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Old 03-13-2009, 11:45 AM   #16
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as long as you're not selling your work,or using it for commercial purposes I'm fine with that.

I still need to find the time to create an intro for the old testament. Some bibles have an introduction before chapter 1 of every book inside the bible that needs to be displayed.

Work did not allow me to create it yet.
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Old 03-13-2009, 11:49 AM   #17
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as long as you're not selling your work,or using it for commercial purposes I'm fine with that.

I still need to find the time to create an intro for the old testament. Some bibles have an introduction before chapter 1 of every book inside the bible that needs to be displayed.

Work did not allow me to create it yet.
those introductions might be copyrighted even though the Bible text itself is not. Or are you talking about writing your own?

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Old 03-15-2009, 12:09 AM   #18
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those introductions might be copyrighted even though the Bible text itself is not. Or are you talking about writing your own?

Dale
Well, there is a difference in an introduction of the bible, which can be done by someone,and can be under copyright; or Bible book introductions which fall under the same copyright status as the books or data inside the bible.

Eg: the book introductions of Matthew Henry's bible commentary are open source, just like the rest of the book.

KJV and ASV have no introductions, but I've included a bible frame versions without the introduction as well in the .rar.


If there are bibles in copyright, the copyright status usually applies to the bible book introductions too.

There are few bible commentaries that are open source that have book introductions.

but technically, or usually copyright info allows users to use upto a certain amount of verses or pages to be used in a document.
One could create a summary of reading the introductions of different bible versions, and put that in the introduction, or just put some personal notes there while encoding.
Or even copy parts of the introduction of different bibles, as long as the copied text falls into copyright regulations.

It's no more like I created an extra chapter per bible book.

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Old 03-30-2009, 04:09 PM   #19
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Haven't had any time yet to update a new version with old testament intro.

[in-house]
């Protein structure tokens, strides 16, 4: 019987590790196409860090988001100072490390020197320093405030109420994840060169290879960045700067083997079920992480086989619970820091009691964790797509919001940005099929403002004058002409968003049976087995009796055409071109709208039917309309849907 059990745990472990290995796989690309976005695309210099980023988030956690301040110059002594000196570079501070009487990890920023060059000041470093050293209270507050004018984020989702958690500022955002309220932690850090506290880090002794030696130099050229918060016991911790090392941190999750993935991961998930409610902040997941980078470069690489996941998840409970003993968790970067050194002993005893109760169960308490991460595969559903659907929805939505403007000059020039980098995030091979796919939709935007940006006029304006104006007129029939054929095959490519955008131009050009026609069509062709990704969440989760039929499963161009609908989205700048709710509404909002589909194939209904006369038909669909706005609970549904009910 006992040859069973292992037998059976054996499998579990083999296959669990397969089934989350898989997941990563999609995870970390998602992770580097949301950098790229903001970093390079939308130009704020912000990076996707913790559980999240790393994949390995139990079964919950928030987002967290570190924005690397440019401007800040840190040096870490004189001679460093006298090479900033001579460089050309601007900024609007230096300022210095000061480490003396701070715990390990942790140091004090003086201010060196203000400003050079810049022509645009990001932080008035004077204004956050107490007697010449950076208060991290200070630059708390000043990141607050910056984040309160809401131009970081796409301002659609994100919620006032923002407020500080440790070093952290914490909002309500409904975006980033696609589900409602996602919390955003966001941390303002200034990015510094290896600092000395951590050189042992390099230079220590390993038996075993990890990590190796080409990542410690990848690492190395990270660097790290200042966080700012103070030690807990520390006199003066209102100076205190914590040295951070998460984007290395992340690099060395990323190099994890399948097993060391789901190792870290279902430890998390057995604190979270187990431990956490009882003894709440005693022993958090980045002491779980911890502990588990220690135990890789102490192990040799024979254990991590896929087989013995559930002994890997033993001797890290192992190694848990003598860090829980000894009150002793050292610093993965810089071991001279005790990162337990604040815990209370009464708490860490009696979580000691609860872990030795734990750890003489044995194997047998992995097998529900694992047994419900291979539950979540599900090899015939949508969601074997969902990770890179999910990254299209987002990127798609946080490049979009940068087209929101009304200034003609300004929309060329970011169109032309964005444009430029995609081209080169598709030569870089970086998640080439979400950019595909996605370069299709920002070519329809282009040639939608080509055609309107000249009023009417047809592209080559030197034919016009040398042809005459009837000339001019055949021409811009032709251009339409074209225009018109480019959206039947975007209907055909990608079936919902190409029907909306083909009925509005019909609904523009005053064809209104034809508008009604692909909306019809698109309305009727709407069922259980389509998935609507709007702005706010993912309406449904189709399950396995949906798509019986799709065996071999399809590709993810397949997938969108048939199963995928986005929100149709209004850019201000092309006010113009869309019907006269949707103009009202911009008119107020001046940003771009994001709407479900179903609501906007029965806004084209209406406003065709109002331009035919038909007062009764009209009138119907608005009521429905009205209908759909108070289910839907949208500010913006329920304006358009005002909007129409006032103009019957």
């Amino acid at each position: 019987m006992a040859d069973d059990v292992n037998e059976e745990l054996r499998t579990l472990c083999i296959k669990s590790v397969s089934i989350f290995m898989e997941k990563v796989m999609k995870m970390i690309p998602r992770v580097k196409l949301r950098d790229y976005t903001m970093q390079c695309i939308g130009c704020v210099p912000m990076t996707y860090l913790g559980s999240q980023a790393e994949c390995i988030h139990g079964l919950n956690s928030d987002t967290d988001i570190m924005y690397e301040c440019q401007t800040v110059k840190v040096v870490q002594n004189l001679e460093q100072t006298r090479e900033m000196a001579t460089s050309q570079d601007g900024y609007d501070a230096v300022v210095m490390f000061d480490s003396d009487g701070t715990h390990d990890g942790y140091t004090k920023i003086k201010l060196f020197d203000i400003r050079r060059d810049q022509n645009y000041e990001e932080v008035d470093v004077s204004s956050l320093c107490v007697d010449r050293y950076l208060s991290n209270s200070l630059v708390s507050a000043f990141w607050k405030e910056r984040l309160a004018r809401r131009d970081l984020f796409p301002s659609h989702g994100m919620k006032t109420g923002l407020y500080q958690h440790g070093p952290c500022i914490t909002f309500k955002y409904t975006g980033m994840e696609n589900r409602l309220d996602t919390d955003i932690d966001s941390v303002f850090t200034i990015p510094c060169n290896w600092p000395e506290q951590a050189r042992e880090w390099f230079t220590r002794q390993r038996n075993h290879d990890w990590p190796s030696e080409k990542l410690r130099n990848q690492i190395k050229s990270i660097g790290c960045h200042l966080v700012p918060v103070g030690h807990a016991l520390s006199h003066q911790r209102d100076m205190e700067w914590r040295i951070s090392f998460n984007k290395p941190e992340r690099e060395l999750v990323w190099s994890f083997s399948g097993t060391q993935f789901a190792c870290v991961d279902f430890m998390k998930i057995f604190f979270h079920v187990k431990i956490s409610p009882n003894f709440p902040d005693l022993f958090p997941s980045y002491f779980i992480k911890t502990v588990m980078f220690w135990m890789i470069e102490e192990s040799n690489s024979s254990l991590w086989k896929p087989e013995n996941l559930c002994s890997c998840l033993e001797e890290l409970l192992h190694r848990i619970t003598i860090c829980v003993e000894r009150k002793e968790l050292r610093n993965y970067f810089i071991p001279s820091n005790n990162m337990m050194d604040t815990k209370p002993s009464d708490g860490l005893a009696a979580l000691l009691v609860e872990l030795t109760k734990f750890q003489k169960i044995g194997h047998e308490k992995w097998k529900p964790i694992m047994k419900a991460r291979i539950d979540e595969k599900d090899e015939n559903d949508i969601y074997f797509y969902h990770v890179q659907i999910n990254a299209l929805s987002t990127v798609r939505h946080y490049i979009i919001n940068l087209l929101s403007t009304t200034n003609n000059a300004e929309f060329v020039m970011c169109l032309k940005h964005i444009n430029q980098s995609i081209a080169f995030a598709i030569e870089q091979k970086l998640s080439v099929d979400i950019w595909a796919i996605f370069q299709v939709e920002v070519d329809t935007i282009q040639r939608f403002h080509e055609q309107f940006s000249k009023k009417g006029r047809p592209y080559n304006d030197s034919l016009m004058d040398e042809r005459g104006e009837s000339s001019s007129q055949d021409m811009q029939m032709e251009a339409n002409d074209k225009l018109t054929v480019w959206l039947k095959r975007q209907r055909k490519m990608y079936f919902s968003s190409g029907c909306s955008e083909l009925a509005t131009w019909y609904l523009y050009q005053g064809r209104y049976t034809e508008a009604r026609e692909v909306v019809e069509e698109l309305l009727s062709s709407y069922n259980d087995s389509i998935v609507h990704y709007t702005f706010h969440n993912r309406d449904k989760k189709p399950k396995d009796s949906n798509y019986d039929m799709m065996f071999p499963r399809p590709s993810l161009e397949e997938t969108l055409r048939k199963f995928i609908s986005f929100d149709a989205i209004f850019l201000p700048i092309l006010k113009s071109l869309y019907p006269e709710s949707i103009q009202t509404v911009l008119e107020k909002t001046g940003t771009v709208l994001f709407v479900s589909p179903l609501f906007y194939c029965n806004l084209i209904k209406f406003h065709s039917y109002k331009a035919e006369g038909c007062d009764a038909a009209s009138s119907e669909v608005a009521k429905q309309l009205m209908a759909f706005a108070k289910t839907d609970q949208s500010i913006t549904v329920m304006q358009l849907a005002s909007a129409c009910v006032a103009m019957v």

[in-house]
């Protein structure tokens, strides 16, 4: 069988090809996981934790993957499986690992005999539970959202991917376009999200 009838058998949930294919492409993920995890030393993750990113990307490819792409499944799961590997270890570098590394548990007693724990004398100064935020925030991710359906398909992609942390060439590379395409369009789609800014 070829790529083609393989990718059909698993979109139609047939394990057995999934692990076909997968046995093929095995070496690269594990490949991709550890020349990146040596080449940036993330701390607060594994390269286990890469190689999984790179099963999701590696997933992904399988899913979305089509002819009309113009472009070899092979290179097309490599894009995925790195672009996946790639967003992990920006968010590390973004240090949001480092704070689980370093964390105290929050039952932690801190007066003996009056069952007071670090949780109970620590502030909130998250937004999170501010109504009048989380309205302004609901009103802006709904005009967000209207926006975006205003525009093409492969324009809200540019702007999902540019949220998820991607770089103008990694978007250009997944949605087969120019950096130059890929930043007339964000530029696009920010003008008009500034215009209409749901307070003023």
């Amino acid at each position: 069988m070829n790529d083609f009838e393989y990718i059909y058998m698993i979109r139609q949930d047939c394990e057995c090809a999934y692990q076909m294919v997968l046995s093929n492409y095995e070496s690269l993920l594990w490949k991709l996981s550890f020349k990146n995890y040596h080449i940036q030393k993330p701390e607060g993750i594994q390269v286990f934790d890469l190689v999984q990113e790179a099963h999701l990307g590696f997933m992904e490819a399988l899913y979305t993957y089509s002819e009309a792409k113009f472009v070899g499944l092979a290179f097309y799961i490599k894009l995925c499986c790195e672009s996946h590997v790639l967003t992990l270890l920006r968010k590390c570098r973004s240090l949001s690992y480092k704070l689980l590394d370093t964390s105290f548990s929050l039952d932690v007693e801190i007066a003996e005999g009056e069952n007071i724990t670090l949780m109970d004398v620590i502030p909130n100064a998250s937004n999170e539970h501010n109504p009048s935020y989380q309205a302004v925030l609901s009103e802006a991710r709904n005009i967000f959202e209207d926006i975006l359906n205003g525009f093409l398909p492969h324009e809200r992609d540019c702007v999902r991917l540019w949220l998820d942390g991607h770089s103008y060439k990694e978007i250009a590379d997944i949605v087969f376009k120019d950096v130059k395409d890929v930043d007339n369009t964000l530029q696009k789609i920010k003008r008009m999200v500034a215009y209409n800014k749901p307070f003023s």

In case you're waiting for it,please leave a note.
I'mkind of doing priorities right now,and as long as noone really needs the OT with introduction, I'd prefer moving it on the slow lane.

Just leave a note if you are waiting, then I'll try prioritizing it higher.
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Old 12-18-2011, 05:32 PM   #20
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I know this is an old thread I've stumbled on, and this isn't about your software (I am not technical enough to comment), but on your copyright statement.

If you say: "This file is free of copyright" you are dedicating it to the Public Domain. Essentially this statement has emancipated your work from the "protection" of copyright. But what you say after indicates that is not what you want to do.

The many and varied licenses (the most famous being the GPL and Creative Commons) that have sprung up to mitigate the insanity of patent and copyright law in recent years, restrict or empower as desired by using copyright law. Copyright law is what allows the license to have "teeth." Once you renounce copyright, you also renounce any ability to apply restrictions.

It sounds like what you want is a Creative Commons Attribution Non-Commercial Sharealike license (CC by-nc-sa) People do write their own licenses, of course, but one should be very well versed in the law, or get legal advice, before doing so, if you want to be sure of the ground. Using an untested license places your work at the mercy of the law courts, which can range very widely these days.
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Old 02-08-2012, 03:06 PM   #21
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Thank you for the advise, and my apologies for my late reply.
I don't know much of copyright at all, and I'm sure if there's someone out there that wants to sue, they can, and force mobile read to remove my creation.
However, all I wanted with this is for this file to remain readily available for people creating their bibles.

And in some ways, the date and the time of posting protects me from someone filing a patent or copyright on a similar file in the future.

Ofcourse, I'm entirely dependent upon the mobileread servers. If they ever lose the data, so will my evidence. In some ways it basically protects the file from most common thievery and lawsuits, though not all of them.